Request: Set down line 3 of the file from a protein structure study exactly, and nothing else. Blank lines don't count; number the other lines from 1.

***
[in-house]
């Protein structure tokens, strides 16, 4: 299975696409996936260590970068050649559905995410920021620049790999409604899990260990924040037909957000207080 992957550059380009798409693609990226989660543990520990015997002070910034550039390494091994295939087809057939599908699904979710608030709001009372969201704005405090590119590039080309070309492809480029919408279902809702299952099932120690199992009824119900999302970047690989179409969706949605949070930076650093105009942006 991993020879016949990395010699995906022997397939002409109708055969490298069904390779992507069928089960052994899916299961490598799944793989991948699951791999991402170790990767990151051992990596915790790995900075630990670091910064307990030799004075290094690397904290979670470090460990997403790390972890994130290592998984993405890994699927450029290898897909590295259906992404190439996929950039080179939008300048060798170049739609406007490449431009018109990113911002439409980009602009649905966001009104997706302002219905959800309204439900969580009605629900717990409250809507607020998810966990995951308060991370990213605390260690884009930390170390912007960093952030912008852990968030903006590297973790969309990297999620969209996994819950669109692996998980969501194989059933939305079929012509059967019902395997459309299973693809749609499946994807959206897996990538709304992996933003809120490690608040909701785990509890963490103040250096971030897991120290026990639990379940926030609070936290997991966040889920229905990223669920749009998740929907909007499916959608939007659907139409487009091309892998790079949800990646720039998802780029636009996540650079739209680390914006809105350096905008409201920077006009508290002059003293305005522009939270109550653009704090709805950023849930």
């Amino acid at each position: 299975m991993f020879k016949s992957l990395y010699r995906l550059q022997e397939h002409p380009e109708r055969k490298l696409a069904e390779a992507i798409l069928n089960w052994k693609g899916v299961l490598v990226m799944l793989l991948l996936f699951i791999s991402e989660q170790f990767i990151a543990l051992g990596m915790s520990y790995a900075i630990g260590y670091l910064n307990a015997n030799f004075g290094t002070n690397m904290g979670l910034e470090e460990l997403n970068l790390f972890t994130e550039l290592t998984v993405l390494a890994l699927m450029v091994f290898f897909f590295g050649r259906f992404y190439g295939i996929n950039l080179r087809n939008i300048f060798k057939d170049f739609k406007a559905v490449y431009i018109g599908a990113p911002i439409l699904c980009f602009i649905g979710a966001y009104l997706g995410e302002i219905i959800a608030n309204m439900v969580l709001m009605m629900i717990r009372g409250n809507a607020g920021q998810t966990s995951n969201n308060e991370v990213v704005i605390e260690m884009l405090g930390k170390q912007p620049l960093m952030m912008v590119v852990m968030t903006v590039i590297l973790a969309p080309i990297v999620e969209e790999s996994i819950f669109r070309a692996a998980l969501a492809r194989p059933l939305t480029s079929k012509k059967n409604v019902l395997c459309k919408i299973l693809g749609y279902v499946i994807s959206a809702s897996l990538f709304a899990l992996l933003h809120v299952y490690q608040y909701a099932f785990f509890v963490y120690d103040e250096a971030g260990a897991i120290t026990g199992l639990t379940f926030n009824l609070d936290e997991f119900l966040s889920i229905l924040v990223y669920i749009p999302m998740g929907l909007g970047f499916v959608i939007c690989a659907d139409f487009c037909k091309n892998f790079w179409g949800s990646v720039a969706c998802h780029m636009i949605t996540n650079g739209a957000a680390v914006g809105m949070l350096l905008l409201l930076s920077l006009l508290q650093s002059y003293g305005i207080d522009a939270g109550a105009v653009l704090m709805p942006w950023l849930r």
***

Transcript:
């Amino acid at each position: 299975m991993f020879k016949s992957l990395y010699r995906l550059q022997e397939h002409p380009e109708r055969k490298l696409a069904e390779a992507i798409l069928n089960w052994k693609g899916v299961l490598v990226m799944l793989l991948l996936f699951i791999s991402e989660q170790f990767i990151a543990l051992g990596m915790s520990y790995a900075i630990g260590y670091l910064n307990a015997n030799f004075g290094t002070n690397m904290g979670l910034e470090e460990l997403n970068l790390f972890t994130e550039l290592t998984v993405l390494a890994l699927m450029v091994f290898f897909f590295g050649r259906f992404y190439g295939i996929n950039l080179r087809n939008i300048f060798k057939d170049f739609k406007a559905v490449y431009i018109g599908a990113p911002i439409l699904c980009f602009i649905g979710a966001y009104l997706g995410e302002i219905i959800a608030n309204m439900v969580l709001m009605m629900i717990r009372g409250n809507a607020g920021q998810t966990s995951n969201n308060e991370v990213v704005i605390e260690m884009l405090g930390k170390q912007p620049l960093m952030m912008v590119v852990m968030t903006v590039i590297l973790a969309p080309i990297v999620e969209e790999s996994i819950f669109r070309a692996a998980l969501a492809r194989p059933l939305t480029s079929k012509k059967n409604v019902l395997c459309k919408i299973l693809g749609y279902v499946i994807s959206a809702s897996l990538f709304a899990l992996l933003h809120v299952y490690q608040y909701a099932f785990f509890v963490y120690d103040e250096a971030g260990a897991i120290t026990g199992l639990t379940f926030n009824l609070d936290e997991f119900l966040s889920i229905l924040v990223y669920i749009p999302m998740g929907l909007g970047f499916v959608i939007c690989a659907d139409f487009c037909k091309n892998f790079w179409g949800s990646v720039a969706c998802h780029m636009i949605t996540n650079g739209a957000a680390v914006g809105m949070l350096l905008l409201l930076s920077l006009l508290q650093s002059y003293g305005i207080d522009a939270g109550a105009v653009l704090m709805p942006w950023l849930r």